MBC gets favorable ruling in legal battle with breakaway agencies
By Don Hinkle
JEFFERSON CITY – A Circuit Court judge gave the Missouri Baptist Convention a major procedural victory on Dec. 15 when he “certified class representatives” in the action to recover five breakaway agencies. Cole County Circuit Court Judge Tom Brown held that the Executive Board and seven of its members – messengers – are proper plaintiffs to move the case forward.
The favorable ruling for the MBC came after more than three years of legal wrangling by agency lawyers over who has the right to take legal action in behalf of the MBC. At various points in the case it has been argued that churches, messengers or the Executive Board – or various combinations of the three, have the right to represent the MBC, an unincorporated association. The judge indicated that the process should now quickly proceed to the merits of the case, whether the corporate charters give the Convention the legal right to elect trustees.
“Judge Brown said the court of appeals wants this case to get past procedural squabbles and get to the merits quickly,” said Michael Whitehead, MBC attorney. “We’re back on track to do that. We’ll finish discovery, argue some motions and have a trial scheduling conference within six months.”
The ruling came on the same day MBC attorneys filed a motion for a temporary restraining order and injunction against the Windermere Baptist Conference Center’s board of trustees to prevent further “transferring or encumbering of real estate or timber.” Brown discussed the matter in chambers with counsel and then set a hearing on the matter for Dec. 19 at 11 a.m.
“When we told the judge about the emergency need to protect the Windermere property, he seemed to appreciate the urgency, and he gave us a prompt hearing date,” commented Whitehead. “We are hopeful that he will stop all sales of land, all mortgaging of assets and all timber removal operations, until this case is over.”
The motion for injunction was prompted by a series of stunning discoveries by MBC officials in recent days:
– Windermere’s Internal Revenue Service (IRS) Form 990 for 2004 showed that it had an operating loss of $2.1 million and total debt of $21 million.
– Word and Way reported on Dec. 1, 2005, that former president, Frank Shock, abruptly stepped down from cheif executive officer duties on Nov. 17;
– In the same story, Windermere Chairman Arthur Mallory denied that the sale of any Windermere land was being actively considered. Less than 24 hours later, he said just the opposite, explaining that some land would be sold to private developers.
– Word and Way reported on Dec. 2, 2005 that Windermere trustees had re-financed and reduced the $21 million debt to $14 million, but with a new line of credit for $30 million, and that a bond sale was planned.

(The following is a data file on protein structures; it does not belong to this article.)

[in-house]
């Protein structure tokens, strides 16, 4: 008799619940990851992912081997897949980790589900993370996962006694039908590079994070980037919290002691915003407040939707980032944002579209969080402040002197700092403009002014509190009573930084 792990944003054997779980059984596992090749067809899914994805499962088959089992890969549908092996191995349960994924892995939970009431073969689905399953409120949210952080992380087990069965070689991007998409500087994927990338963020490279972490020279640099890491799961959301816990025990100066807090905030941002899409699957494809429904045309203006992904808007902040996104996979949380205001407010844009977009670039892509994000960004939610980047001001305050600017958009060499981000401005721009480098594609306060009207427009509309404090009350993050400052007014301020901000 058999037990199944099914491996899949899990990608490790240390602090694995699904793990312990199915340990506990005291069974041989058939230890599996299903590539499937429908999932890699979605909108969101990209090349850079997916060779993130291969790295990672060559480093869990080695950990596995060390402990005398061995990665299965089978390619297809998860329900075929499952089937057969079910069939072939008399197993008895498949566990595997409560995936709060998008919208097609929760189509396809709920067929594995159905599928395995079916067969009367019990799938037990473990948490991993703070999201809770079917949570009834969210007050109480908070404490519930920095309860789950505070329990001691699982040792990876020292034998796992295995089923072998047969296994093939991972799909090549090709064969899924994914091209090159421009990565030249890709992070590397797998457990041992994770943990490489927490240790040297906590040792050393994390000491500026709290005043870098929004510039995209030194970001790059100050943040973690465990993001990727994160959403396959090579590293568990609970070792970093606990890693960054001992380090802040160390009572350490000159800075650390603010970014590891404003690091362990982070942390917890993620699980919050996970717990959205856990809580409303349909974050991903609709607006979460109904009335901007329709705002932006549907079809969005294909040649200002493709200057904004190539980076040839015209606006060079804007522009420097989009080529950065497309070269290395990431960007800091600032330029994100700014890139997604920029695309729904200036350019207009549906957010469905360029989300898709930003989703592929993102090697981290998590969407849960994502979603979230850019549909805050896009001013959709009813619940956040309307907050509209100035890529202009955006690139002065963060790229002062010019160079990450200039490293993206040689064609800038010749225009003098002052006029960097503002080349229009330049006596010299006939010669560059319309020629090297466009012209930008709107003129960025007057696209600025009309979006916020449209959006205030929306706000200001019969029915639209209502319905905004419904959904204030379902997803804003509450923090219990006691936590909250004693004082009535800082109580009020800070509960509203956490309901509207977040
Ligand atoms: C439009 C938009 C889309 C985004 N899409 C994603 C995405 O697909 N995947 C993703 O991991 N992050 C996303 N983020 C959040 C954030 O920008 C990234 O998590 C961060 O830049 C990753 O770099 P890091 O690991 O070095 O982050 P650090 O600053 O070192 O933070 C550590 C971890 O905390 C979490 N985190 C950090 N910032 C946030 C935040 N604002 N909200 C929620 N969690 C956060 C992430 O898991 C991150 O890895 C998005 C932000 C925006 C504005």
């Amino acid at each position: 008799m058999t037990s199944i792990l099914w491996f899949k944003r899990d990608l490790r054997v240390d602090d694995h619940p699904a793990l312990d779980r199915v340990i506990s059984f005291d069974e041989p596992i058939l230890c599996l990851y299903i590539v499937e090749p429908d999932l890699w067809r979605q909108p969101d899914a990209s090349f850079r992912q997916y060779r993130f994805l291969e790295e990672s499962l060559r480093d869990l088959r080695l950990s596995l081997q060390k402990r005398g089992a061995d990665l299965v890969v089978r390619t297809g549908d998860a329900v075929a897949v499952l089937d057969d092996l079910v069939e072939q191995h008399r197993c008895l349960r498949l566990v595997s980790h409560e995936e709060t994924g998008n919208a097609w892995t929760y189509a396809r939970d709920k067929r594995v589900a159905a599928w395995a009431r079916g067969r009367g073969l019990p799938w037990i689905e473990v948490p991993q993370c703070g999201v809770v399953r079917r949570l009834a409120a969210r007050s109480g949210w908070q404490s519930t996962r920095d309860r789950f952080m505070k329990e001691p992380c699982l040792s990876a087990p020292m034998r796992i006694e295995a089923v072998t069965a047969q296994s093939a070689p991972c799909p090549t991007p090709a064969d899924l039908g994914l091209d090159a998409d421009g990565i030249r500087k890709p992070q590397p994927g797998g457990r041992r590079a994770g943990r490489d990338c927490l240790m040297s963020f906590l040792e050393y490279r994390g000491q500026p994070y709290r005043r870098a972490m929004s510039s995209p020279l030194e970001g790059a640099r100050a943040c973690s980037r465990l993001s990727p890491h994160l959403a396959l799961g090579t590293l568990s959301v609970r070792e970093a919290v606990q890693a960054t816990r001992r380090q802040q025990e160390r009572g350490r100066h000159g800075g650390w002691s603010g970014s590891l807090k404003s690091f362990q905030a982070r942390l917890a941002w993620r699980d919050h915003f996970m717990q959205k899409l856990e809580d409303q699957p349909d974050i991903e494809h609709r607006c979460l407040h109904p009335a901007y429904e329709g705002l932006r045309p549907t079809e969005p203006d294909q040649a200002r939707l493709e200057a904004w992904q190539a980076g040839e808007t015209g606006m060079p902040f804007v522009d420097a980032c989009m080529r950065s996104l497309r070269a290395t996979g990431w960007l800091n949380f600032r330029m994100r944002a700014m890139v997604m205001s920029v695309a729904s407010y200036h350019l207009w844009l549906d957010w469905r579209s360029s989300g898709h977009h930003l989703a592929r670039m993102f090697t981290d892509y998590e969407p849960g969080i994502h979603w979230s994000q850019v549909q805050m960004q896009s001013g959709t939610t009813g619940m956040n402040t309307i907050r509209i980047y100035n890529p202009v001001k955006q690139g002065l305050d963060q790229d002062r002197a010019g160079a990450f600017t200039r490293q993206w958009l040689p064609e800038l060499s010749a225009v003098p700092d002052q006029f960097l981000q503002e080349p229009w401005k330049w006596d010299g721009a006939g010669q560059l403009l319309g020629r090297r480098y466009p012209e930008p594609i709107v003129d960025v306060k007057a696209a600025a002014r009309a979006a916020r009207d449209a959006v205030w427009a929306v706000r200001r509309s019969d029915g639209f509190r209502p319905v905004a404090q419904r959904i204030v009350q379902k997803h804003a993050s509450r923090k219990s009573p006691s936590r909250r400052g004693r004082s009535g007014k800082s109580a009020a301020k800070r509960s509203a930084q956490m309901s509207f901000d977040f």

– Public records in Camden County contained a “special warranty deed” to National City Bank, the former lender on the $21 million, conveying hundreds of acres of Windermere land, dated Nov. 11, 2005;
– Trees were being cut by commercial logging operations near the Windermere entrance off of State Road AA.
According to a deed of trust on the public record, the broker hired to handle the bond sale is California Plan of Church Finance, Inc., (CPCF), an affiliate of the California Southern Baptist Convention. The brokerage’s web site lists Bill Dodson as its vice president for sales and the person responsible for managing the firm’s private client and institutional client groups.
MBC Executive Director David Clippard, upon learning about the bond sale, dispatched a letter to every pastor, director of missions, WMU leader, and deacon chairman in the MBC, as well as to state Baptist convention executive directors and leaders of the Southern Baptist Convention, informing them about the bond sale.
“Investors should be aware that the MBC legal action in Cole County Circuit Court asks the judge to declare that the breakaway board has no legal authority to mortgage land or to sell bonds,” Clippard stated in his letter dated Dec. 14. “The MBC is seeking to recover ownership or control of the Windermere real estate. MBC will ask the court to cancel any debts, mortgages or bond obligations incurred by the breakaway board. Hence, individual bond investors could lose their money. It would seem prudent under the circumstances to wait for the outcome of the MBC litigation before deciding to invest in Windermere bonds.”
Windermere is one of five entities where moderate/liberal trustees opposing the conservative direction of the MBC, amended their charters to make their boards self-perpetuating and no longer accountable to Missouri Baptists. That prompted the MBC to file suit to reverse the trustee actions and to regain control of the entities that, in addition to Windermere, include The Baptist Home, Word & Way, Missouri Baptist College and the Missouri Baptist Foundation.